Aloe vera is a popular succulent species and is widely grown as both a houseplant and commercially as a medicinal plant. For years now Aloe vera has been lauded as a miracle plant, although scientific evidence for the cosmetic and therapeutic effectiveness of aloe vera is limited and frequently contradictory.
|Aloe vera illustration|
t is also prescribed as an oral medication for patients suffering with osteoarthritis, the regulation of bowls, epilepsy, depression, diabetes, multiple sclerosis, glaucoma, and a host of other ailments.
Aloe vera is an ancient medicinal plant. If fact, early records of Aloe vera use appear in the Ebers Papyrus from the 16th century BC, in both Dioscorides' De Materia Medica and Pliny the Elder's Natural History written in the mid-first century AD.
Bizarrely, Aloe vera species do not exist in nature, but this is probably due to centuries of over-collection and selective breeding.
There are naturalised stands of Aloe vera in the southern half of the Arabian Peninsula, through North Africa (Morocco, Mauritania, Egypt), as well as Sudan and neighbouring countries, along with the Canary, Cape Verde, and Madeira Islands. Its success in these countries certainly proves the suitability of the climate and may well be an indication to its lost origins!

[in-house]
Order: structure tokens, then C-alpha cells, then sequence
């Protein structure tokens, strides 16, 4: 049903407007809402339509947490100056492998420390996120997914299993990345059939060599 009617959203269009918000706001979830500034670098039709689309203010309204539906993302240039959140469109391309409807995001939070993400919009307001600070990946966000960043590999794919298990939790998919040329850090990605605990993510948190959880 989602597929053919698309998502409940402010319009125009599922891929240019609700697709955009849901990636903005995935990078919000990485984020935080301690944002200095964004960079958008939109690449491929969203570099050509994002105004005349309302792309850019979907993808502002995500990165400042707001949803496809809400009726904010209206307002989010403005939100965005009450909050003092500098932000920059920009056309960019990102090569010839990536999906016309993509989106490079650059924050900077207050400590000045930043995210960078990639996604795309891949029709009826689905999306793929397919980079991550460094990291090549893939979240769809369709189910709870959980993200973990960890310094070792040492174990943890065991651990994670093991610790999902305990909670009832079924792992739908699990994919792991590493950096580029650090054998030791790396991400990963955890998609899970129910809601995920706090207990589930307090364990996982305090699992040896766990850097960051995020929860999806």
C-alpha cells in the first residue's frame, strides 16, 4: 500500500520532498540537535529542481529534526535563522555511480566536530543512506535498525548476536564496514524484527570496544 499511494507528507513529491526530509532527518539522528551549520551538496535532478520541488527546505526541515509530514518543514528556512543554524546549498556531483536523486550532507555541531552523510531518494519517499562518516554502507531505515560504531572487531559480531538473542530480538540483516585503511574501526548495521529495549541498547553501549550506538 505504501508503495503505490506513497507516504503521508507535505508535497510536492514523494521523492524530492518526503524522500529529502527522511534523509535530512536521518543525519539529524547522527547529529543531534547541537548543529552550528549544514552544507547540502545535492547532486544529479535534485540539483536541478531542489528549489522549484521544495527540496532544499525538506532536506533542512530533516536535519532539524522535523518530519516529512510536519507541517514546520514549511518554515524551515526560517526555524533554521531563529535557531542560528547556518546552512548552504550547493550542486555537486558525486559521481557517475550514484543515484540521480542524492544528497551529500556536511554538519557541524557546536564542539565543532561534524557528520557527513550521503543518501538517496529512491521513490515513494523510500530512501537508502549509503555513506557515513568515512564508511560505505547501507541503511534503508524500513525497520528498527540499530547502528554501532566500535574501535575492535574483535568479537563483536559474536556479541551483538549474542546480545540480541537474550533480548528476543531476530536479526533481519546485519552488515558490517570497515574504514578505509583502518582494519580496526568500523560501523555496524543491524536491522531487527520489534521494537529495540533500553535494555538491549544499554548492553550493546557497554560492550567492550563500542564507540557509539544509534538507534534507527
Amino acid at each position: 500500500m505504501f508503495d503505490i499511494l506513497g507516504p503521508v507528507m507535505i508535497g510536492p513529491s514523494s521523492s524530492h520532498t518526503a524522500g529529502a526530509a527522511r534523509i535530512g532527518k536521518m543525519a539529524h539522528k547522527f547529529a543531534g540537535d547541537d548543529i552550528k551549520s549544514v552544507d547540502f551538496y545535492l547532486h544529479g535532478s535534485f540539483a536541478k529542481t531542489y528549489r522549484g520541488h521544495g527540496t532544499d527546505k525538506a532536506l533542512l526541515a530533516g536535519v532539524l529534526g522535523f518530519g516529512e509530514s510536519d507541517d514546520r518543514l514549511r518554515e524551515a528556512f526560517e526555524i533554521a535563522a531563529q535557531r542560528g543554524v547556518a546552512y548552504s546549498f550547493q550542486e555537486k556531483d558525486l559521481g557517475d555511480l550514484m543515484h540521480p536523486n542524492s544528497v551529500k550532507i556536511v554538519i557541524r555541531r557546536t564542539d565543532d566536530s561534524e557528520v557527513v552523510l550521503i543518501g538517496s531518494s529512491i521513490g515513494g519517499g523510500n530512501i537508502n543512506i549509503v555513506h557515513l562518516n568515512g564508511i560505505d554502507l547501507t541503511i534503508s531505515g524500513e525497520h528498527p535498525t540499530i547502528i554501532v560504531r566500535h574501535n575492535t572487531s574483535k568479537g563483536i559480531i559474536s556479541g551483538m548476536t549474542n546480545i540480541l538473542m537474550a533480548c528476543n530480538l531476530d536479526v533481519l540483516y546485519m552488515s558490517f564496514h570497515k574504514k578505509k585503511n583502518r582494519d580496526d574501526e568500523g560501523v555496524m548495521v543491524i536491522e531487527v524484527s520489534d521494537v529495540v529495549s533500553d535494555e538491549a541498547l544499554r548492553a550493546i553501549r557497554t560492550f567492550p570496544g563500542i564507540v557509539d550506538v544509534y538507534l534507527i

As a succulent, it is able to survive in areas of low natural rainfall, making it ideal for rockeries and other low water-use gardens, although it is intolerant of very heavy frost or snow. As a species it is relatively resistant to most insect pests, although spider mites, mealy bugs, scale insects, and aphid species may take a hold under protected environments.
Aloe vera gained the Royal Horticultural Society's Award of Garden Merit in 1993.
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